Sheetfed Drying/Curing — A Cure-All for UV Inks
The technotrans america sheetfed division is the exclusive representative for IST Metz UV curing systems for sheetfed applications in the United States and Canada. The company also offers a thermal drying system that doesn’t limit press running speeds and is well balanced with the press delivery to assure optimum drying performance, sheet control and heat management.
IST Metz has introduced several new features and options to its UV curing system offerings. The Cool Cure system allows the UV curing process to take place in an oxygen inert environment. By replacing the oxygen with nitrogen, the efficiency of the UV curing process is increased, resulting in lower required power outputs and significantly reduced temperatures to the substrate.
In UV applications, three factors are of vital importance, according to Bob Sweetman, president of UVDoctors. Two deal with the UV lamps—power and heat management. A third is the ink and coating chemistry, particularly with hybrid ink technology.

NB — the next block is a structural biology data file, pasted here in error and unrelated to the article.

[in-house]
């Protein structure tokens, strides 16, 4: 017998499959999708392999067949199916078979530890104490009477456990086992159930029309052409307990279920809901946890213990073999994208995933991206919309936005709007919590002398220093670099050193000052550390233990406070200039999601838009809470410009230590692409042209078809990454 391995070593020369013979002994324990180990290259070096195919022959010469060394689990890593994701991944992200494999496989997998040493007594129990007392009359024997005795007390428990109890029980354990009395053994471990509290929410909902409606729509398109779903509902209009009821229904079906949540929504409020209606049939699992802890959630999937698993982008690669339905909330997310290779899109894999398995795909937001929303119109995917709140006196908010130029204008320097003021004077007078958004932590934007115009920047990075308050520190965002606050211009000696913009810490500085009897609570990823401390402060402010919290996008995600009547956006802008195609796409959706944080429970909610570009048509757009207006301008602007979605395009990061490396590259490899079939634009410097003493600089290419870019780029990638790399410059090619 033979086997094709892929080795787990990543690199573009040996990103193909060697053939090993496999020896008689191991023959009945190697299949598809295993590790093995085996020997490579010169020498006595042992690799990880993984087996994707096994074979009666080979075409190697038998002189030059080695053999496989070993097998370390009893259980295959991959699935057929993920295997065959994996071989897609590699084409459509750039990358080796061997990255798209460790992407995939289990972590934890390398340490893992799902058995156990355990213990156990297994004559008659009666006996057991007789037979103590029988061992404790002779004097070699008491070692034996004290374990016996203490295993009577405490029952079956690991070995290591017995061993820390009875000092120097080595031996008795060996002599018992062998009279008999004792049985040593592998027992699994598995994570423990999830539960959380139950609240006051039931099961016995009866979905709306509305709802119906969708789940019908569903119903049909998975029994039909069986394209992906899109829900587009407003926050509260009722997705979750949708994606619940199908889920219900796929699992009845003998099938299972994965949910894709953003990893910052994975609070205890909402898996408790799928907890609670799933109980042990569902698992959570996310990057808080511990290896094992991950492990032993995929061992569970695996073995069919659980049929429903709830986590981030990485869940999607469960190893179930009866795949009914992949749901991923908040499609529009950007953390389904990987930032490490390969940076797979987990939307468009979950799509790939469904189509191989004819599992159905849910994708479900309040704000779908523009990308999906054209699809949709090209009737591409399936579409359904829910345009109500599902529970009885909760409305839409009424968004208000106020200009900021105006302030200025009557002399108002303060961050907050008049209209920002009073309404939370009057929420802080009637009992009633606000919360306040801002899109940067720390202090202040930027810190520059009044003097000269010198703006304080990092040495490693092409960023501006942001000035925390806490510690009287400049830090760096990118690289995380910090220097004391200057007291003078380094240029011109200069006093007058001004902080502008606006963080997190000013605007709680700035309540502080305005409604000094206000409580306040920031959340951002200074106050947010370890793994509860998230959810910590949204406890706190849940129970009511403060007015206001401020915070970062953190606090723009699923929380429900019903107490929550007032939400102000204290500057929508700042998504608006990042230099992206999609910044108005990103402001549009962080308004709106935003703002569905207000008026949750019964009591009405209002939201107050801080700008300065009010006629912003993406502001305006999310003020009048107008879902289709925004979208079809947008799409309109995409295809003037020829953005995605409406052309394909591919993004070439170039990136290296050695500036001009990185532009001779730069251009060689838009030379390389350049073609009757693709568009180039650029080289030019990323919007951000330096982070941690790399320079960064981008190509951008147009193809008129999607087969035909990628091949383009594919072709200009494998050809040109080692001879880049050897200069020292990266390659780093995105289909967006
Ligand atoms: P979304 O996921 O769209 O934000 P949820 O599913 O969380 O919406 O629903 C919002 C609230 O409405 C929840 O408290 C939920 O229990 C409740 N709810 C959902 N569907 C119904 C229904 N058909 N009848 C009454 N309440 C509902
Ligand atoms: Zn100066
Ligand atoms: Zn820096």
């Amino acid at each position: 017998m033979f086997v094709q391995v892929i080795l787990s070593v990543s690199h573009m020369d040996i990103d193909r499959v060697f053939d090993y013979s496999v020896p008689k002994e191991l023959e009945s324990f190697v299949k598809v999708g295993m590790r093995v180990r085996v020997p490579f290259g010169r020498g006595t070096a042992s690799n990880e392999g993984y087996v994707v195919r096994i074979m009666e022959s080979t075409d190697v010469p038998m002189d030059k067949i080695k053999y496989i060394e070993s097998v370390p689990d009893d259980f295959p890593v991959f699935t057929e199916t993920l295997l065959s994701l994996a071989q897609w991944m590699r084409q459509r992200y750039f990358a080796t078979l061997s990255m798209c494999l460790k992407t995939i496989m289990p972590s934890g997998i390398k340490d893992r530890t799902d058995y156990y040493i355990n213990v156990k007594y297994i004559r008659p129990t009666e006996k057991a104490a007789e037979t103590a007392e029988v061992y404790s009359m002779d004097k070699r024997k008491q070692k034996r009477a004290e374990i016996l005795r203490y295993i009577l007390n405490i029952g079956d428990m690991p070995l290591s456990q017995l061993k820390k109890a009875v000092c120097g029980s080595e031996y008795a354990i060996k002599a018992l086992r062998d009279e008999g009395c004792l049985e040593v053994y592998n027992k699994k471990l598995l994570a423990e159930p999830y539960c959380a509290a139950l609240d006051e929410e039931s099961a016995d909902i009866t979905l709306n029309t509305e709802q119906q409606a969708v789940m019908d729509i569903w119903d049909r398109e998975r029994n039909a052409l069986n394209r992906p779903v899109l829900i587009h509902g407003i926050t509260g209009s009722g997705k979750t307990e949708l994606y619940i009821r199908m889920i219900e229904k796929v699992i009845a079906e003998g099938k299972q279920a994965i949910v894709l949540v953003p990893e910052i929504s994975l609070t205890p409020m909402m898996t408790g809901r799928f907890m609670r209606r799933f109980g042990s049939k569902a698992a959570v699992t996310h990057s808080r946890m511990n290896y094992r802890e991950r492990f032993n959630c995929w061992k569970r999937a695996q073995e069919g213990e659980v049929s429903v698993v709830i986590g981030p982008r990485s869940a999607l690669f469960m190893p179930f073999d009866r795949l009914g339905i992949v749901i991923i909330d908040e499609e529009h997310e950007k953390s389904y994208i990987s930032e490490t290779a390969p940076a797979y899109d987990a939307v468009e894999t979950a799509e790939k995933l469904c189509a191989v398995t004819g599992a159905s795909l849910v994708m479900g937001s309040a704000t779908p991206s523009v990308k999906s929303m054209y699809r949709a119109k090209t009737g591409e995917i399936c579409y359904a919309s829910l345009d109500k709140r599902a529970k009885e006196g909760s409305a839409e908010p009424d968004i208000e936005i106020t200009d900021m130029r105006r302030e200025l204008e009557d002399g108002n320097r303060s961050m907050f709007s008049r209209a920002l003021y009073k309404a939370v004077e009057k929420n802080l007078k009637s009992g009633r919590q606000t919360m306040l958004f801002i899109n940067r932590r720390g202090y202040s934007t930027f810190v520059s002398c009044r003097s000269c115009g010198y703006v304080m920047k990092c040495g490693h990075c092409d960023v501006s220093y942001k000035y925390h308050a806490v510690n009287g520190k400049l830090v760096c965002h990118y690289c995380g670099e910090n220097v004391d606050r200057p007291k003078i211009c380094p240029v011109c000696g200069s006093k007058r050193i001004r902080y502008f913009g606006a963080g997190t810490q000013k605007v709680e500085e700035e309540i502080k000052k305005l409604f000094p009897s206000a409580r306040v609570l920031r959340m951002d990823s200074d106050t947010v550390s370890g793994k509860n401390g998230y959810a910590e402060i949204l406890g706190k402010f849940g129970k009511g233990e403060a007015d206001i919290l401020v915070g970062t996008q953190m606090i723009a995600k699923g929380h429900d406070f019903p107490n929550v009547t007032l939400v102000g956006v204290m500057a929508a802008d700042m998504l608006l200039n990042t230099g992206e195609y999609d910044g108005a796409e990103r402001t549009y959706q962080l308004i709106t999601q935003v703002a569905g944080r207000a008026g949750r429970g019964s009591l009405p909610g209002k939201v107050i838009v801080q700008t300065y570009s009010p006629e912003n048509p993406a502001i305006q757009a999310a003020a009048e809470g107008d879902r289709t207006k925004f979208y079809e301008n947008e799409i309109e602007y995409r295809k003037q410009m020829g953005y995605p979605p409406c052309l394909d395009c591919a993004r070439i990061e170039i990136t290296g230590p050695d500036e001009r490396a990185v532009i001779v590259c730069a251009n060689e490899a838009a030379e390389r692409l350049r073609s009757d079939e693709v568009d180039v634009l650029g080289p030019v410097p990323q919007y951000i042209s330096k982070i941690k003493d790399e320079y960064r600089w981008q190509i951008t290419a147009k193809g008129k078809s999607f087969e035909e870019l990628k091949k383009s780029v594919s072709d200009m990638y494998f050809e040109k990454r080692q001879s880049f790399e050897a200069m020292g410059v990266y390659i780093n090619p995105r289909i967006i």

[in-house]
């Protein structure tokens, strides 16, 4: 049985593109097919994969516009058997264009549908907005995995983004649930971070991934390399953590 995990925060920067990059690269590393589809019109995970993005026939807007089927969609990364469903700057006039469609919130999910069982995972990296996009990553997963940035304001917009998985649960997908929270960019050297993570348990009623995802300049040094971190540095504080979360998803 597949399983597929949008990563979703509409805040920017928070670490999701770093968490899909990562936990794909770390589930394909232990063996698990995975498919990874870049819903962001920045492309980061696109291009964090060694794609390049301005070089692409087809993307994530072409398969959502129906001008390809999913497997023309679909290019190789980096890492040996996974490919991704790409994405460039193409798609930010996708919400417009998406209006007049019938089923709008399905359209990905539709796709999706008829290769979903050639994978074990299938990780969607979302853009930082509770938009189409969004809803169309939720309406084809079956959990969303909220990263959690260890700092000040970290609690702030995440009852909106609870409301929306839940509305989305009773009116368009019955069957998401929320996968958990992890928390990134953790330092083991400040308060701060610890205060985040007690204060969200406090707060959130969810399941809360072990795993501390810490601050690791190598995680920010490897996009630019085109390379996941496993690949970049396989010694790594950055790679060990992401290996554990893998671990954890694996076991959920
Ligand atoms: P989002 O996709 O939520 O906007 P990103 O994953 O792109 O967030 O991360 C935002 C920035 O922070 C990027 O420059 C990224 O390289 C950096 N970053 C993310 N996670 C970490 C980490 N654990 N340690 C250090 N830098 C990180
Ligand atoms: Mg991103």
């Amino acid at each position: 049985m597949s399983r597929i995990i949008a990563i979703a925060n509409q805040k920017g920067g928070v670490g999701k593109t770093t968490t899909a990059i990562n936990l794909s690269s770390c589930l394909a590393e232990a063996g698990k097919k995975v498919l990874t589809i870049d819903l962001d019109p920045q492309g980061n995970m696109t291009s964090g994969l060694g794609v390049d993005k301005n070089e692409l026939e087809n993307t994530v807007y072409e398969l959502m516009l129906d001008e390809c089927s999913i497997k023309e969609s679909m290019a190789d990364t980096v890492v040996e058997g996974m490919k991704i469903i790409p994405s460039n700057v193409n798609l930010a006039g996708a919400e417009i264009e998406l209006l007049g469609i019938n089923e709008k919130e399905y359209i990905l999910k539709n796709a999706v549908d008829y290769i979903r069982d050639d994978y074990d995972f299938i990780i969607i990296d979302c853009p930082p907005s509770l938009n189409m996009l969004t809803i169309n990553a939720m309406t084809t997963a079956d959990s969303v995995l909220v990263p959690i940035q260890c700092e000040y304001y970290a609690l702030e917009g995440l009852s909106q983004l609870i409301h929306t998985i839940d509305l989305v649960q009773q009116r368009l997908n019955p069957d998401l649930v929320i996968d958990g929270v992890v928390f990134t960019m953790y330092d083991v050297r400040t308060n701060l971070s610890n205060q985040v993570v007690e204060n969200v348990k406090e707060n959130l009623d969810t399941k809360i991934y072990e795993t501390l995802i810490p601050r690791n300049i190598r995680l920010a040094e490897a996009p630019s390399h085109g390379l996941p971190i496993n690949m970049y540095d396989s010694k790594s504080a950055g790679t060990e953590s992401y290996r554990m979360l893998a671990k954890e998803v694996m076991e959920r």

“Power and heat management are competing factors,” Sweetman says. “In general, the higher the power level, the greater the need for more sophisticated heat management technology. Faster production speeds on the newer sheetfed presses dictate higher power levels,” he adds. “You need to balance power level with cost—cost increases as the maximum power level of the UV system increases.”
Avoid Drying Damage
Managing heat is critical, according to Sweetman, particularly to avoid heat damage to the sheets and to press components around the lamp. Long print runs result in heated press components, thus altering registration as the components expand. Similarly, elevated pile temperatures can negatively impact substrates. Water cooling and dichroic ‘cold mirror’ reflectors are two prominent heat management technologies.
UVDoctors’ latest offering is a water-cooled shuttered lamp system offering power levels of up to 600 watts per inch. Available reflectors include UV-enhanced aluminum and dichroic ‘cold mirror’ units. Lamps are controlled via an operator touch panel, and an optional mechanical chiller is available for water cooling.